The Sixth Plague: Boils
Explanation and summary
The sixth plague of the 10 plagues that the God of the Israelites sent as judgment upon Egypt, through Moses, was boils, as recorded in the book of Exodus. In this plague, boils break out on all people in Egypt. The plague insulted any god represented by an animal, like Hathor.
In the plague of boils ashes were used, probably in the same way and to the same end as the clay was used in opening the eyes of the blind man (John 9:6), i.e. to attract attention and to fasten the mind of the observer upon what the Lord was doing. This plague in the order of its coming, immediately after the murrain, and in the description given of it and in the significant warning of the "pestilence" yet to come (Exodus 9:15), appears most likely to have been pestis minor, the milder form of bubonic plague.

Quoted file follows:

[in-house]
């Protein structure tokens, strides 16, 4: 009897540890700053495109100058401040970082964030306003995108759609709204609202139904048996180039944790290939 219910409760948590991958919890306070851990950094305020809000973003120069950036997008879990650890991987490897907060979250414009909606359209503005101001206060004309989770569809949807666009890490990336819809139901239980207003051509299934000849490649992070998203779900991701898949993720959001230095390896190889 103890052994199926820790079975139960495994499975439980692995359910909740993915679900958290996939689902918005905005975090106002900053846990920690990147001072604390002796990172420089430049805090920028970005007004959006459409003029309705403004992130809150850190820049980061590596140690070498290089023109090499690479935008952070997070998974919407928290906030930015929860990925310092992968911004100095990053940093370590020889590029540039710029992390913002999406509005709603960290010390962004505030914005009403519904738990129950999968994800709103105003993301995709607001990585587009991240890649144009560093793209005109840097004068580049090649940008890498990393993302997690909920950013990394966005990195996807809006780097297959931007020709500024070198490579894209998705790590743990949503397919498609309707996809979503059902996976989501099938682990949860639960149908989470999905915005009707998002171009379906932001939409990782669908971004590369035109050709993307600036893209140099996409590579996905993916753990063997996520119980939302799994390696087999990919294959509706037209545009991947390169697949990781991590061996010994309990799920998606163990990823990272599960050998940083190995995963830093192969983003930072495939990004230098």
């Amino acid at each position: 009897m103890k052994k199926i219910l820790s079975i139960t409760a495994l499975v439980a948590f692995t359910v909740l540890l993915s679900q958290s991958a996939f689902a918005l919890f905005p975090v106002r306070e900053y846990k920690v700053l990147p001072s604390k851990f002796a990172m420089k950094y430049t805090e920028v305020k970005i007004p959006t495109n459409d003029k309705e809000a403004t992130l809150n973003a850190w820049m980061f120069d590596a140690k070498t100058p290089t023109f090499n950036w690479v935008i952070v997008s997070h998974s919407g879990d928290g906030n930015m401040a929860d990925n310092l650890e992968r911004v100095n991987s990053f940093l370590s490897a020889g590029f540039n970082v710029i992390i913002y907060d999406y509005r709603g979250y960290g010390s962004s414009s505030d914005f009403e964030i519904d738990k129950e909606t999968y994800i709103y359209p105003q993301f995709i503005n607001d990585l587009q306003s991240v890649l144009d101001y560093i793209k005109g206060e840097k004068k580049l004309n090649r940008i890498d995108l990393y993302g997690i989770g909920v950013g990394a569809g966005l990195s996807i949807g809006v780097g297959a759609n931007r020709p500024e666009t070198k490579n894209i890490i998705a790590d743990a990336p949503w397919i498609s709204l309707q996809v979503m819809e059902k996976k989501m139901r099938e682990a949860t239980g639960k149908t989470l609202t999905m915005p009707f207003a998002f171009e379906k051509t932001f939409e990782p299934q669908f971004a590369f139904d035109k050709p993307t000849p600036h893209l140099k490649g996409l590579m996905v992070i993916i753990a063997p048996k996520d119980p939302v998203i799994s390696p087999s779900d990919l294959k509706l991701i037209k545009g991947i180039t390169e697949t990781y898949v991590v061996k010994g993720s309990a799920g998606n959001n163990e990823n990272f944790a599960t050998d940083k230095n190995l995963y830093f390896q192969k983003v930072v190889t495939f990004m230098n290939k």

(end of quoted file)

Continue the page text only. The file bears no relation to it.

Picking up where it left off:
Virulent rinder-pest among cattle in the East is regarded as the precursor of plague among men and is believed to be of the same nature. It may well be, as has been thought by some, that the great aversion of the ancient Egyptians to the contamination of the soil by decaying animals was from the danger thereby of starting an epidemic of plague among men (Dr. Merrins, Biblical Sacra , 1908, 422-23).
Biblical Text (KJV)
8 And the Lord said unto Moses and unto Aaron, Take to you handfuls of ashes of the furnace, and let Moses sprinkle it toward the heaven in the sight of Pharaoh.
9 And it shall become small dust in all the land of Egypt, and shall be a boil breaking forth with blains upon man, and upon beast, throughout all the land of Egypt.
10 And they took ashes of the furnace, and stood before Pharaoh; and Moses sprinkled it up toward heaven; and it became a boil breaking forth with blains upon man, and upon beast.
11 And the magicians could not stand before Moses because of the boils; for the boil was upon the magicians, and upon all the Egyptians.
12 And the Lord hardened the heart of Pharaoh, and he hearkened not unto them; as the Lord had spoken unto Moses.
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International Standard Bible Encyclopedia, which is in the public domain (with minor edits).